9 Comments

  1. Michael Young

    In general, I’d say “yes,” and that a great deal of our “morality” tracks back to economic considerations rather than spiritual ones. You’ve cited a very easily understood example, that of unattached mothers.

    “Thou shall not kill” is another one, that I’ll posit is more to the point, with obvious economic overtones. Testing the premise that “thou shalt not kill” is simply an economic maxim and not a spiritual one requires looking no farther than instances of theft, home invasion, or war — which threaten economic stability — and the dictate vaporizes on the spot:

    –kill the thief
    –kill any intruder
    –kill any of “them” that threaten our “stuff”

    Any “spiritual” basis for “thou shalt not kill” gets thrown out the window immediately.

    I would wander off into the idea that “eternal life” that so entrances humanity via promises of “heaven” and “reincarnation,” etc. are simply economic transactions as well (with a heavy helping of undue influence and coercion.) “Yes, we’ll follow and obey and in exchange you promise to deliver “eternal life.” However, that scenario doesn’t have the nice, sharply defined controls that “thou shalt not kill” does and it’s not so easy to see. Suggesting as much also (cough) alienates folks pretty quickly so I tend not to bring it up. It’s also difficult to deny the attraction after a particularly hard day, week, month or loss of a loved one, etc.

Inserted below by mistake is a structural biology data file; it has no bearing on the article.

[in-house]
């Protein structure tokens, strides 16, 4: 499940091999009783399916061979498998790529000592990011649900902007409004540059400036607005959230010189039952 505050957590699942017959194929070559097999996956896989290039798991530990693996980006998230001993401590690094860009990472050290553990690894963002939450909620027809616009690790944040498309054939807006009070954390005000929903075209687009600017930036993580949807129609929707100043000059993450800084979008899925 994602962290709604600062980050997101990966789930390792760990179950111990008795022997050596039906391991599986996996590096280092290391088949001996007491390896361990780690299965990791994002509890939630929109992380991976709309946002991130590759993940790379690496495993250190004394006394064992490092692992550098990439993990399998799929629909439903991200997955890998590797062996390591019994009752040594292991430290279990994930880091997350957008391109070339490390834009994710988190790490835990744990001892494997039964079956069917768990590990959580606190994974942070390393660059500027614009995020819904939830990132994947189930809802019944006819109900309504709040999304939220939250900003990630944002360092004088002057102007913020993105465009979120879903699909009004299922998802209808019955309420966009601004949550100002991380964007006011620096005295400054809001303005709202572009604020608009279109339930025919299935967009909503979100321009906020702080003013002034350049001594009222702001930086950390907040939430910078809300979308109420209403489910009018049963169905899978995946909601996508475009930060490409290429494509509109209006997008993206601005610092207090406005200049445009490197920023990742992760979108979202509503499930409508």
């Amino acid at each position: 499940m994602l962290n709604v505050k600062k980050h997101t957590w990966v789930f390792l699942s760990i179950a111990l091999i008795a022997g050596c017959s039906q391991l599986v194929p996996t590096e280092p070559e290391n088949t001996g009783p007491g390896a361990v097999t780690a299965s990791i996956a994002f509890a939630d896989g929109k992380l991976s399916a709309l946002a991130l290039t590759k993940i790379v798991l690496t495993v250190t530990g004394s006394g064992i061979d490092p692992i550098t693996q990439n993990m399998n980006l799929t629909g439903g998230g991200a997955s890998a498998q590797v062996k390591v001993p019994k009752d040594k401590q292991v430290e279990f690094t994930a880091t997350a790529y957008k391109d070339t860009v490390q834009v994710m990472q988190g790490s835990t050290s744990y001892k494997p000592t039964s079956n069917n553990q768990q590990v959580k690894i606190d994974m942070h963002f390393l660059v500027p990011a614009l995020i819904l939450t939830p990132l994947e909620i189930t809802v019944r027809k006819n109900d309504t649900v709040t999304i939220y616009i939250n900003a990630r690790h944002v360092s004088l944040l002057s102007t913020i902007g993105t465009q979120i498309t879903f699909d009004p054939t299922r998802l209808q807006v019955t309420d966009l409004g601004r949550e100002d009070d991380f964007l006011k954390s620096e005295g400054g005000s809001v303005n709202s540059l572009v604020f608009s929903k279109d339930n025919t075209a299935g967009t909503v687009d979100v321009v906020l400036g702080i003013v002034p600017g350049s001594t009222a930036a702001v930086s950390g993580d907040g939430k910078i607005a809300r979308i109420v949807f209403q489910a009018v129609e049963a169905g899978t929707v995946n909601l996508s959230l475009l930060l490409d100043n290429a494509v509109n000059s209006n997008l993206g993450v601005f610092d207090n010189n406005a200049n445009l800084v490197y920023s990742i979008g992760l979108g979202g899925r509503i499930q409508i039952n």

2. Eddie Cazayoux

    Love the Dorothea Lange photograph. Did I not read anything about abortion or government support for having single mother children? Or was abortion included in the “effective methods of controlling pregnancy”?

  3. MikeSpartan300

    Michael Young- One thing I’ve learned about bookscrounger that I just adore is his respect for people who disagree with him. I really have no hostility about this discussion either. But let me say that you may be making to broad an interpretation of the phrase “Thou shalt not kill” . Quick disclaimer, I do not know any Biblical languages, but I have been taught that a more precise meaning of “Thou shalt not kill” is “Thou shalt not commit murder.” In no way to offend you, but just to make a point, you wouldn’t take the term “thou shalt not kill” to mean the command prohibited the killing of animals to eat. Thus it was not a restriction on all types of killing, now if it meant thou shalt not kill humans, it would seem to conflict with other commands given to Israel by God when there was a time to put someone to death for certain crimes.